Flowers and green plants aren’t an every-spring occurrence in San Diego’s back country, but when we get some winter rain, it’s reason enough to grab a picnic lunch and head out to the hills and deserts.

Journey to an isolated dirt trail through McCain Valley, a great spot to explore our high-desert ecosystem and the In-Ko-Pah Mountains. From the junction of Interstate 8 and state Route 94 (about an hour east of central San Diego), travel couple of miles east of Boulevard on Old Highway 80 to McCain Valley Road.

Get more San Diego drives in Joyrides Around San Diego

A few more minutes north and as the pavement disappears, you’ll be in the McCain Valley Cooperative Land and Wildlife Management Area. It’s a remote area that features dirt roads, an off-highway vehicle area, a couple of campgrounds, and two spectacular overlooks.

Entry sign to McCain Valley Recreation Area.
Entry sign to McCain Valley Recreation Area.

Although it’s mostly public land, it’s not a park and it’s not pristine open space. For decades, there has been mining in the area, so watch where you walk as the mines, ranging from small pits to a few underground tunnels, may be active. Stay out of them.

Towering high-voltage power lines run along most of McCain Valley Road, part of SDG&E’s Sunrise Powerlink. To the west are tall turbines from the Tule Wind Power Project.

Civilization aside, the dirt road runs about 12 miles from where the pavement ends at Rough Acres Ranch (where the Chargers held training camp in 1963) to a turnaround past the Cottonwood campground.

Much of the road was wide and fairly smooth when I visited in mid-February (2015), but dirt-road conditions can change quickly. The worst spots were the road climbs over hills, particularly around the Lark Canyon recreation area and Cottonwood campground, as well as the road to the spectacular Sacatone Overlook.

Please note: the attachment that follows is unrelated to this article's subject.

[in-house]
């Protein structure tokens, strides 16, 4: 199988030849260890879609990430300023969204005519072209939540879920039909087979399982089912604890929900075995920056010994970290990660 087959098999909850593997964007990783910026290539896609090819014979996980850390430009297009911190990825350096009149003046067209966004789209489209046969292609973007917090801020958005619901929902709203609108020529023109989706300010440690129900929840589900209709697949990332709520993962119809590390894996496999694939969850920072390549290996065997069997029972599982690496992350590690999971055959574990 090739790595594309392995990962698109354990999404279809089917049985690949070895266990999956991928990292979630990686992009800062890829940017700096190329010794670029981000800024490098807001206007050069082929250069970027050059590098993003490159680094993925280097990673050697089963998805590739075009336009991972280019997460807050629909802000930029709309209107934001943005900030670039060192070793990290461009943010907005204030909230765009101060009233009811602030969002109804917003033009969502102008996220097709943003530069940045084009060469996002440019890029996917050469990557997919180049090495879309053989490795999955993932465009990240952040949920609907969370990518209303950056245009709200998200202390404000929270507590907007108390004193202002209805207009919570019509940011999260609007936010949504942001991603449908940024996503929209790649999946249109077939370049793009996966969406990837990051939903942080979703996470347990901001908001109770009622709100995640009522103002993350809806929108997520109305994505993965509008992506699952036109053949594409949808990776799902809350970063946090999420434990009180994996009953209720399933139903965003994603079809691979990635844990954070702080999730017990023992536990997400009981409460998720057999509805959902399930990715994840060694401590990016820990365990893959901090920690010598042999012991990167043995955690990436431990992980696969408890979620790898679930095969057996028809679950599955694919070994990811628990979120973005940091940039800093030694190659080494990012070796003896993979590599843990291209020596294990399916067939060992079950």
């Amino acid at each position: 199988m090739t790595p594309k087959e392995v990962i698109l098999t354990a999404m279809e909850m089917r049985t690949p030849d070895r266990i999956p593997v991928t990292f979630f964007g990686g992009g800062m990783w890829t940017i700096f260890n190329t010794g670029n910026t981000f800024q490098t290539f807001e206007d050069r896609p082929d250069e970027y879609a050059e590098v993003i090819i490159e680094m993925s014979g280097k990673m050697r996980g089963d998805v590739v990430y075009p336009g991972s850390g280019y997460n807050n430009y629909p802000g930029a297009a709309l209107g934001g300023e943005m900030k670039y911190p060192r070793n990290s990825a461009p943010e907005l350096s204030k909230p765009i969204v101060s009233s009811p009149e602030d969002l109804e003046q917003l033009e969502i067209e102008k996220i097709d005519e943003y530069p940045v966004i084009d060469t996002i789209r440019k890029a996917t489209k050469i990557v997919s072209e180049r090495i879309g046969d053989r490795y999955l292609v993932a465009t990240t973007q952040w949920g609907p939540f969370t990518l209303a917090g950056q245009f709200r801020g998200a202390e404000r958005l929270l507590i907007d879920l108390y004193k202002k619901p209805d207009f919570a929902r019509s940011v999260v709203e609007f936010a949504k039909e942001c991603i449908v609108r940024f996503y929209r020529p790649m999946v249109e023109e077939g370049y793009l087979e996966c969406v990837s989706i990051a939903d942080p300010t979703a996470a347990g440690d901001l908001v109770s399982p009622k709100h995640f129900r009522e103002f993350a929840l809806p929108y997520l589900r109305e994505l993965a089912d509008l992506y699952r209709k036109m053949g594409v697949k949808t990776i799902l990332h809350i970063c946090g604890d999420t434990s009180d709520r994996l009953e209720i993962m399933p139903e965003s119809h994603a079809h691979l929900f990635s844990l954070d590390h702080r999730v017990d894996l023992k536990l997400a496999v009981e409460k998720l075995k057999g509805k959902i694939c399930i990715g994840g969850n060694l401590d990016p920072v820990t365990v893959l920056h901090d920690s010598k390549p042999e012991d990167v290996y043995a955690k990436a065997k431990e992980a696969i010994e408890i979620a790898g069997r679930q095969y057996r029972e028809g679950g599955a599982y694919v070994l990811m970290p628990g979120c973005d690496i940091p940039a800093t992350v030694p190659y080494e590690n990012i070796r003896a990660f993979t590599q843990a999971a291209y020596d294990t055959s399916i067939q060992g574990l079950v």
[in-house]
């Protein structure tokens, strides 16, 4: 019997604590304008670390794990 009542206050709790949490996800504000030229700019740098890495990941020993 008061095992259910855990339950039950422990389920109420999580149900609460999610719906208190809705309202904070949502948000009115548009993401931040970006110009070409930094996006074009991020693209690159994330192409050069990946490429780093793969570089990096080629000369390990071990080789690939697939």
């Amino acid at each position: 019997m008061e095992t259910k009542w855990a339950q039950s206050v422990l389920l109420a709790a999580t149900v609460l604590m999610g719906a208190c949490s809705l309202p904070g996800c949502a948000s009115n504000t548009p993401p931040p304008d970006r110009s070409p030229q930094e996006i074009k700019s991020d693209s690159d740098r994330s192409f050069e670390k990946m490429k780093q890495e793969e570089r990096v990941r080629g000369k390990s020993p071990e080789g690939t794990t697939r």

Despite the lousy road, Sacatone, the first of two overlooks, is worth the challenge; remote and away from the power lines. Visitors look east across the rugged Carrizo Gorge and tracks of the old San Diego and Arizona Railroad. With binoculars, you might be able to see boxcars that fell off the side of the hill during a derailment decades ago.

Up to the task was the Chevrolet Colorado that was my ride for the day. GM’s new for 2015 (it was newly introduced when I wrote this in 2015) mid-size truck (along with the GMC Canyon) proved itself on this route. About the dimensions of full-size pickups 20 years ago, it’s a great size for these trails — it fits.

While full-size trucks would come back with scratches from brush lining the trail, the Colorado has plenty of room. The tester was equipped with the Z71 off-road package with four-wheel-drive low, a locking rear differential, transfer case shield and V-6.

The Colorado was a pleasure on the freeway and in suburban parking lots, where it actually fits in parking spaces.

Lark Canyon recreation area.
Lark Canyon recreation area.

Your trail will twist about 2.5 miles north from the Sacatone Overlook to Lark Canyon, with camping, an off-highway vehicle area, restrooms and water. It’s one of the few spots around with trees and a creek bed.

Farther north is the Carrizo Overlook, a vista of the desert all the way to the Arizona border on clear days. The Cottonwood campground is near the end of the road, about four miles north of Carrizo Overlook.

Despite the intrusions of technology, McCain Valley is worth the journey. It’s a unique wilderness area that’s easily accessible from San Diego.

Take the drive slowly not only for the protection of your car or truck, but to make sure you take all that nature has to offer.

Sacatone Overlook
Sacatone Overlook

Route and Info

From February 2015

Distance: 25 or more miles round-trip from paved road. Pavement ends about six miles from Interstate 8, about 65 miles from central San Diego.

Difficulty: Moderate to challenging, depending on your vehicle and dirt-road driving experience.


Google map:

  • Interstate 8 east to Boulevard, CA-94 W/Ribbonwood Road exit.
  • Right at Ribbonwood Road.
  • Left at Old Highway 80
  • Left at McCain Valley Road.
  • On trail, follow signs Sacatone and Carizzo overlooks.



Leave a Reply

%d bloggers like this: